[Heterosexual Married Man], *this* is what "shutting up about it" is. There is a social assumption of heterosexuality, and every time you break it in the smallest way, it's seen as a brazen political act in a way it's not when you're straight. God knows I wish it wasn't a Huge Freaking Deal every time I mention my girlfriend, or my preference for Scully over Mulder, or the fact that there will be no groom at my eventual wedding, but I'm not the one who's making stuff like this a matter of "talking about sexual preference in public" like I'm somehow telling people whether I prefer soft-focus and Barry Manilow to floggers and Nine Inch Nails.


There is very little that annoys me more than people approaching living an out gay life from the standpoint of "Why you gotta flaunt it? No one cares about your sex life!" Honey, I'm hardly the one making it all about my sex life. If I was flaunting that, it would be obvious a lot sooner.

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thus saith Liadan at 1:28 AM


Blogger Brianna saith at 10/26/2007 2:36 PM...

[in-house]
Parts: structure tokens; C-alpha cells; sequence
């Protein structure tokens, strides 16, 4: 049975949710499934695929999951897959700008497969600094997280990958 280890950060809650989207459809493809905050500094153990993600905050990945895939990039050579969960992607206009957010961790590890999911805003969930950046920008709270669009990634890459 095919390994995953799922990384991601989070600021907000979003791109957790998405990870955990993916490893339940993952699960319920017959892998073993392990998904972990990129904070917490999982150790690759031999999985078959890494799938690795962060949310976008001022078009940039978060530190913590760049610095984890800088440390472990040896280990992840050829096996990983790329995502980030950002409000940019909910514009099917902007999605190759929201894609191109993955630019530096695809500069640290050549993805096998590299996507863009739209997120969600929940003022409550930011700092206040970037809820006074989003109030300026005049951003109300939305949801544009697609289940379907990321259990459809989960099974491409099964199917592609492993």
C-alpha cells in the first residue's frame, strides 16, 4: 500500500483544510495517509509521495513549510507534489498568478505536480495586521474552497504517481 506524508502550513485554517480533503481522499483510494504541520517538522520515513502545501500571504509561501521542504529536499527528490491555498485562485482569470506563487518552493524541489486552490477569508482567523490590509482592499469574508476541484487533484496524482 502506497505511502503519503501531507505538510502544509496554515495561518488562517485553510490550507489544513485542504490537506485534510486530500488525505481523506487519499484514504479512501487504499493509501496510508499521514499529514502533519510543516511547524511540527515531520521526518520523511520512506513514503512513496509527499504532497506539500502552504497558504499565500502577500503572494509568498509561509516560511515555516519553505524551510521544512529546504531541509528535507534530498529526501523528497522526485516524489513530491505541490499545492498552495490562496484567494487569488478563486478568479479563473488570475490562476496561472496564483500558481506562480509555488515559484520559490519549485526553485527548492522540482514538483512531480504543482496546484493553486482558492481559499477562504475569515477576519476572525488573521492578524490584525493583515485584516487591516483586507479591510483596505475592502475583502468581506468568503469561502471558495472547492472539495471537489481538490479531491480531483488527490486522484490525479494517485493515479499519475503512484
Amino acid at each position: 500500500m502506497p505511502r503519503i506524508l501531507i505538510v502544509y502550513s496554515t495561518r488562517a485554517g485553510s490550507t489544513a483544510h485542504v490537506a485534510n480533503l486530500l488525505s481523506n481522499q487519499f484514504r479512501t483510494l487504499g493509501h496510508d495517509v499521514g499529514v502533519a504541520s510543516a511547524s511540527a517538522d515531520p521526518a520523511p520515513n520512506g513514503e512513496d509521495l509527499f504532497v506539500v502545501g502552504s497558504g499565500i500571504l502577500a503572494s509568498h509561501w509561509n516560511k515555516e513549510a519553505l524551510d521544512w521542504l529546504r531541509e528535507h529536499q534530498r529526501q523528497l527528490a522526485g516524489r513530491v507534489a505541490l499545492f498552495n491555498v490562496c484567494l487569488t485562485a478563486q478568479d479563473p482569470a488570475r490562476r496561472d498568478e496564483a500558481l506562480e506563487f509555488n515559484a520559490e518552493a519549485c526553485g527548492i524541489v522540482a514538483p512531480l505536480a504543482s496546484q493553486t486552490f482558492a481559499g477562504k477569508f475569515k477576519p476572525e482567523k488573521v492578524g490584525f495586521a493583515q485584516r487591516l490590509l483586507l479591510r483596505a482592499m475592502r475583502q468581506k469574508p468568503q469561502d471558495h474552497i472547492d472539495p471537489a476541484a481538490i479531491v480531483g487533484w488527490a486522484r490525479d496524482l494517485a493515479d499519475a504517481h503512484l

Fantastic post.

Blogger JJ saith at 10/27/2007 3:29 PM...  

This post is the cat's ass.

By which I mean I liked it.

Anonymous Anonymous saith at 10/28/2007 6:06 AM...  

*jumps on the "that post was frigging awesome!" bandwagon*


- Bridget

Blogger marauder saith at 10/29/2007 5:21 PM...  

As a HMM -- though, thankfully, not the one referred to in this post -- I agree. This post rocks.

Thanks for sharing it. As much as I can identify with your situation because of the parallels with mine, there are many aspects of your experience that I don't "get" without the occasional reminder of the proverbial shoe upside the head

Blogger just me - titration saith at 10/31/2007 2:27 PM...  

I totally agree. Why this just came up in my feed reader I have no idea! Anyway. I think this really is the best reflection on the topic I've read. Particularly helpful are all the details which makes it easy to imagine.